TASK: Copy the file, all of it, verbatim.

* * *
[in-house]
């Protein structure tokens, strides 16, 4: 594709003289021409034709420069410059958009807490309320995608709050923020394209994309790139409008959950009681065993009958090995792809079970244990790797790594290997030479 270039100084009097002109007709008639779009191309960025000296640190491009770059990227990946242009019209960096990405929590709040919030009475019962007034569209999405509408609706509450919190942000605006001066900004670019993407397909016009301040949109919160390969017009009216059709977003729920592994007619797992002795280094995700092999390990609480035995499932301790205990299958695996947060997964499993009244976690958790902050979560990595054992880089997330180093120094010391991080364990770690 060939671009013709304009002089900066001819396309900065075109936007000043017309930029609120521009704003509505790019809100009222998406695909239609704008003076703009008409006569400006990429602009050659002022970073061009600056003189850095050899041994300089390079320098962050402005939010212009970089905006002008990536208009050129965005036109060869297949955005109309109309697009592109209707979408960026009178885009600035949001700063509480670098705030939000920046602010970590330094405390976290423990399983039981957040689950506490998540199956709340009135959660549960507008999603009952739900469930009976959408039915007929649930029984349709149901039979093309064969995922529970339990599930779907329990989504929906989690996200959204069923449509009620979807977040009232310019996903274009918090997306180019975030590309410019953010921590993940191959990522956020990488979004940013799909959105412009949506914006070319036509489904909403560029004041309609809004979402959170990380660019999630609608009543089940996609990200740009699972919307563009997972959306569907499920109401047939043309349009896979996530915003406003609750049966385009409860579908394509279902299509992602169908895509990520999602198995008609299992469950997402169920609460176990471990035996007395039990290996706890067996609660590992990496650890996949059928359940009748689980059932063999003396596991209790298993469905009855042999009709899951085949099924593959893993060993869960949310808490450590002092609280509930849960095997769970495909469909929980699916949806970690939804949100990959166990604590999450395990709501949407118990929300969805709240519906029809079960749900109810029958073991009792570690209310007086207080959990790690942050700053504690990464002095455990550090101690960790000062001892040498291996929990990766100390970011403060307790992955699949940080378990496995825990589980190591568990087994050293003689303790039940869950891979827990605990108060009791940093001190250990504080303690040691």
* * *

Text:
[in-house]
């Protein structure tokens, strides 16, 4: 594709003289021409034709420069410059958009807490309320995608709050923020394209994309790139409008959950009681065993009958090995792809079970244990790797790594290997030479 270039100084009097002109007709008639779009191309960025000296640190491009770059990227990946242009019209960096990405929590709040919030009475019962007034569209999405509408609706509450919190942000605006001066900004670019993407397909016009301040949109919160390969017009009216059709977003729920592994007619797992002795280094995700092999390990609480035995499932301790205990299958695996947060997964499993009244976690958790902050979560990595054992880089997330180093120094010391991080364990770690 060939671009013709304009002089900066001819396309900065075109936007000043017309930029609120521009704003509505790019809100009222998406695909239609704008003076703009008409006569400006990429602009050659002022970073061009600056003189850095050899041994300089390079320098962050402005939010212009970089905006002008990536208009050129965005036109060869297949955005109309109309697009592109209707979408960026009178885009600035949001700063509480670098705030939000920046602010970590330094405390976290423990399983039981957040689950506490998540199956709340009135959660549960507008999603009952739900469930009976959408039915007929649930029984349709149901039979093309064969995922529970339990599930779907329990989504929906989690996200959204069923449509009620979807977040009232310019996903274009918090997306180019975030590309410019953010921590993940191959990522956020990488979004940013799909959105412009949506914006070319036509489904909403560029004041309609809004979402959170990380660019999630609608009543089940996609990200740009699972919307563009997972959306569907499920109401047939043309349009896979996530915003406003609750049966385009409860579908394509279902299509992602169908895509990520999602198995008609299992469950997402169920609460176990471990035996007395039990290996706890067996609660590992990496650890996949059928359940009748689980059932063999003396596991209790298993469905009855042999009709899951085949099924593959893993060993869960949310808490450590002092609280509930849960095997769970495909469909929980699916949806970690939804949100990959166990604590999450395990709501949407118990929300969805709240519906029809079960749900109810029958073991009792570690209310007086207080959990790690942050700053504690990464002095455990550090101690960790000062001892040498291996929990990766100390970011403060307790992955699949940080378990496995825990589980190591568990087994050293003689303790039940869950891979827990605990108060009791940093001190250990504080303690040691």